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We define a receiver device as a set of genetic elements that responds to an extracellular input signal by changing the PoPS output from the device. That input signal might be the concentration of a small molecule or a piece of DNA or peptide. The only limitation on the signal is that it must be capable of being produced by other cells growing in the same environment. While we can envisage a number of families of receiver devices we are currently developing a family based on the Lux System of V. Fischeri. This device family is specified below.
Lux Receiver Family (BBa_F2XXX)
In this device family the input signal is the concentration of an acyl homoserine lactone (AHL). More information on these molecules can be found under Cell to Cell Signal Carriers. Homoserine Lactone molecules with varying length acyl side chains can be used to produce different device behavior or to permit different signaling channels to be used in the one system.
A schematic of device operation is shown below. The AHL molecule is recognized by a member of the LuxR protein family. This AHL-LuxR complex can bind to an operator site upstream of a LuxpR family promoter and activate transcription. The exact mechanism and stoiciometry of this activation have not been fully resolved. The degree of transcriptional activation can be set by varying the specific receiver protein, signaling molecule or promoters used. In the second figure, the part specification for a member of this device family (F2620) is shown.
The transfer function describes how the output PoPS varies with the input concentration of the AHL molecule. A representative transfer function is shown graphically below. Transfer curves for members of the family have been measured using fluorescence output that we expect is proportional to PoPS output. Experiments are planned to measure the PoPS levels directly for members of the device family. The parameters of interest that can be derived from the transfer curve are the input and output Hi/Lo values and the switch point of the device. Transfer curves for the specific members of the device family can be found on their individual data sheets. Transfer functions should also indicate the level of variation that can be expected in a genetically identical population of cells carrying the device.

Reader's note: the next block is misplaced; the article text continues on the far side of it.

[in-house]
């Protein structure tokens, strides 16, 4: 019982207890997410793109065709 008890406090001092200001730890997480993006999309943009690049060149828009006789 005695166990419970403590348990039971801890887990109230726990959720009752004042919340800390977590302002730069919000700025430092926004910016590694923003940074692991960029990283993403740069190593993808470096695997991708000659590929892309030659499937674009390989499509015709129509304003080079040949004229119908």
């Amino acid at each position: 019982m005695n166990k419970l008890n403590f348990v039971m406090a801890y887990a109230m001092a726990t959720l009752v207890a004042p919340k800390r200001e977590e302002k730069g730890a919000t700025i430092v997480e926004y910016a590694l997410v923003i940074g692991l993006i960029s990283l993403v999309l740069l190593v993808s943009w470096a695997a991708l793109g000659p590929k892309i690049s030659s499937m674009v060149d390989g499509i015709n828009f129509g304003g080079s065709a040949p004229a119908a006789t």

Latency is defined as the time lag between a change in input concentration and the output level reaching 95% of its final value. While these measurements have not yet been made accurately. we expect that the Lux family of receivers will have very low latencies. Since the receiver protein is being constitutively produced, the only time lags are for transport of the AHL molecule through the media and into the cell, and the fast time-scale binding reactions between the receiver protein, the signaling molecule and the promoter operator site. As there are no feedback loops in the device, the response is first order.
These devices contain two PoPS generators. The PoPS load of these generators has yet to be measured. The devices contain one RiPS generator. The RiPS load of this generator has also not been measured. Once these measurements have been made, it will be possible to quote the NTP/s.copy, the AA/s.copy and the machinery load of these devices.
While each receiver protein will optimally bind to one AHL molecule it has been documented (ref.) that there is varying amounts of cross-talk between different protein-AHL pairs. Where possible, device data sheets list those signaling molecules that a device is compatible or incompatible with.
The retention of function over long culture intervals is an important characteristic of all devices. Where known, this data is reported on the device data sheets.